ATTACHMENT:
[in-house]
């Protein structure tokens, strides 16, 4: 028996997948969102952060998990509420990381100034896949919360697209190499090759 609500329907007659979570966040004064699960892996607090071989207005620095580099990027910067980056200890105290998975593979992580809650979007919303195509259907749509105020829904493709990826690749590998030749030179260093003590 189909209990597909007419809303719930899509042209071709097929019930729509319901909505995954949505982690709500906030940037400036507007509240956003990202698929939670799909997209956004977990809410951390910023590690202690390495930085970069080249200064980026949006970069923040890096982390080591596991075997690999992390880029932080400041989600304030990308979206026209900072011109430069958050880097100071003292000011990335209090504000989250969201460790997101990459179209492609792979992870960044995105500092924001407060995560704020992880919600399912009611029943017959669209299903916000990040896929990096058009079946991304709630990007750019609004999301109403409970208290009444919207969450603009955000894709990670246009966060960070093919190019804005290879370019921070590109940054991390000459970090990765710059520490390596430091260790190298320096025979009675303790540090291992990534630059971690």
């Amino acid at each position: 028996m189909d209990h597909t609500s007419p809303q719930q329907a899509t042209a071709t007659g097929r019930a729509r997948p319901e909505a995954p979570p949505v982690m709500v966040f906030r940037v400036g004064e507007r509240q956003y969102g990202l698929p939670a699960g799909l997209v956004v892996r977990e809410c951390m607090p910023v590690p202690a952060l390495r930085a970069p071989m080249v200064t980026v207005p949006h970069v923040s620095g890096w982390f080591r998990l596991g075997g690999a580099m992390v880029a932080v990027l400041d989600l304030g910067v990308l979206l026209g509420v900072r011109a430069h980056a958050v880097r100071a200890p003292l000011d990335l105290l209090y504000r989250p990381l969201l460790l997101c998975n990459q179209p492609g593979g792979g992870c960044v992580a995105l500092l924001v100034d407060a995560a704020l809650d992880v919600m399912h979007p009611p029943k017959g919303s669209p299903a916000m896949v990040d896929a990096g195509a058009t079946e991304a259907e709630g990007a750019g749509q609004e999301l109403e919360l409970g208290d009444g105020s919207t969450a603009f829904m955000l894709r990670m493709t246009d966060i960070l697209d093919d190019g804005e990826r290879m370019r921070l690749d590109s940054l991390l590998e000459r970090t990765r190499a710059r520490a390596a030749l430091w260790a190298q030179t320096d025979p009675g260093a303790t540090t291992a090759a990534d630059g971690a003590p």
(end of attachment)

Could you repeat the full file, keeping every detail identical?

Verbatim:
[in-house]
């Protein structure tokens, strides 16, 4: 028996997948969102952060998990509420990381100034896949919360697209190499090759 609500329907007659979570966040004064699960892996607090071989207005620095580099990027910067980056200890105290998975593979992580809650979007919303195509259907749509105020829904493709990826690749590998030749030179260093003590 189909209990597909007419809303719930899509042209071709097929019930729509319901909505995954949505982690709500906030940037400036507007509240956003990202698929939670799909997209956004977990809410951390910023590690202690390495930085970069080249200064980026949006970069923040890096982390080591596991075997690999992390880029932080400041989600304030990308979206026209900072011109430069958050880097100071003292000011990335209090504000989250969201460790997101990459179209492609792979992870960044995105500092924001407060995560704020992880919600399912009611029943017959669209299903916000990040896929990096058009079946991304709630990007750019609004999301109403409970208290009444919207969450603009955000894709990670246009966060960070093919190019804005290879370019921070590109940054991390000459970090990765710059520490390596430091260790190298320096025979009675303790540090291992990534630059971690």
């Amino acid at each position: 028996m189909d209990h597909t609500s007419p809303q719930q329907a899509t042209a071709t007659g097929r019930a729509r997948p319901e909505a995954p979570p949505v982690m709500v966040f906030r940037v400036g004064e507007r509240q956003y969102g990202l698929p939670a699960g799909l997209v956004v892996r977990e809410c951390m607090p910023v590690p202690a952060l390495r930085a970069p071989m080249v200064t980026v207005p949006h970069v923040s620095g890096w982390f080591r998990l596991g075997g690999a580099m992390v880029a932080v990027l400041d989600l304030g910067v990308l979206l026209g509420v900072r011109a430069h980056a958050v880097r100071a200890p003292l000011d990335l105290l209090y504000r989250p990381l969201l460790l997101c998975n990459q179209p492609g593979g792979g992870c960044v992580a995105l500092l924001v100034d407060a995560a704020l809650d992880v919600m399912h979007p009611p029943k017959g919303s669209p299903a916000m896949v990040d896929a990096g195509a058009t079946e991304a259907e709630g990007a750019g749509q609004e999301l109403e919360l409970g208290d009444g105020s919207t969450a603009f829904m955000l894709r990670m493709t246009d966060i960070l697209d093919d190019g804005e990826r290879m370019r921070l690749d590109s940054l991390l590998e000459r970090t990765r190499a710059r520490a390596a030749l430091w260790a190298q030179t320096d025979p009675g260093a303790t540090t291992a090759a990534d630059g971690a003590p």